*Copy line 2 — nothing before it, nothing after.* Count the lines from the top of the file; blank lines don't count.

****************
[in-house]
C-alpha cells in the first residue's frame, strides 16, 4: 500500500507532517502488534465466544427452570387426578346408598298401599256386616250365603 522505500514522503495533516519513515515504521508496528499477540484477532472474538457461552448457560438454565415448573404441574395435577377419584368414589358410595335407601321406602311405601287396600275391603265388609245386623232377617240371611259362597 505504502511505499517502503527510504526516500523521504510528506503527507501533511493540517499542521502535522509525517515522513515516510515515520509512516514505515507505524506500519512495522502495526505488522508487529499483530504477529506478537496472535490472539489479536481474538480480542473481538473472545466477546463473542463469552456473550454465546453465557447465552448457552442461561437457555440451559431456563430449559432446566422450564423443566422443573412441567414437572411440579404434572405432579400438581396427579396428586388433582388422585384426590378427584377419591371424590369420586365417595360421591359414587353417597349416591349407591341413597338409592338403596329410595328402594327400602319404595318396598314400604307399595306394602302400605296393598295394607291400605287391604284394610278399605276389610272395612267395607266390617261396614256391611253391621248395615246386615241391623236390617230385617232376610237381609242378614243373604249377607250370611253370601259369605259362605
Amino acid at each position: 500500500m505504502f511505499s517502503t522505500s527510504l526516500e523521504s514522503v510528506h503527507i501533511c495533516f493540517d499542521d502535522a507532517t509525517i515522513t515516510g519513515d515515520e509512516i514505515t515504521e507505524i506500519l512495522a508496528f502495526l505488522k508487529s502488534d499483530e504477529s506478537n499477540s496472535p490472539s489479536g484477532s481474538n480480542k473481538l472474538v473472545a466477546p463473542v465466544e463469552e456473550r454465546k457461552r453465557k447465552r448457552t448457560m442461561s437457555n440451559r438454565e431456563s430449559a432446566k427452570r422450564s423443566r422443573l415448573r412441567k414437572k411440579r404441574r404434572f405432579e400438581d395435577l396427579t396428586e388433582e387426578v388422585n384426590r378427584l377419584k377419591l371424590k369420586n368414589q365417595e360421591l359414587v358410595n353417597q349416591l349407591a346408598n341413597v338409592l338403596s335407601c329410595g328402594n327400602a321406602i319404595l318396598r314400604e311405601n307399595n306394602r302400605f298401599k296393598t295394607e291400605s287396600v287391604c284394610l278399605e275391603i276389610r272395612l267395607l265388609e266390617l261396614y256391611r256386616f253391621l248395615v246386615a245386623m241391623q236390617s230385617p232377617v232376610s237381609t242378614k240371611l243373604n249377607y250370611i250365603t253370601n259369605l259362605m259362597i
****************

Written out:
C-alpha cells in the first residue's frame, strides 16, 4: 500500500507532517502488534465466544427452570387426578346408598298401599256386616250365603 522505500514522503495533516519513515515504521508496528499477540484477532472474538457461552448457560438454565415448573404441574395435577377419584368414589358410595335407601321406602311405601287396600275391603265388609245386623232377617240371611259362597 505504502511505499517502503527510504526516500523521504510528506503527507501533511493540517499542521502535522509525517515522513515516510515515520509512516514505515507505524506500519512495522502495526505488522508487529499483530504477529506478537496472535490472539489479536481474538480480542473481538473472545466477546463473542463469552456473550454465546453465557447465552448457552442461561437457555440451559431456563430449559432446566422450564423443566422443573412441567414437572411440579404434572405432579400438581396427579396428586388433582388422585384426590378427584377419591371424590369420586365417595360421591359414587353417597349416591349407591341413597338409592338403596329410595328402594327400602319404595318396598314400604307399595306394602302400605296393598295394607291400605287391604284394610278399605276389610272395612267395607266390617261396614256391611253391621248395615246386615241391623236390617230385617232376610237381609242378614243373604249377607250370611253370601259369605259362605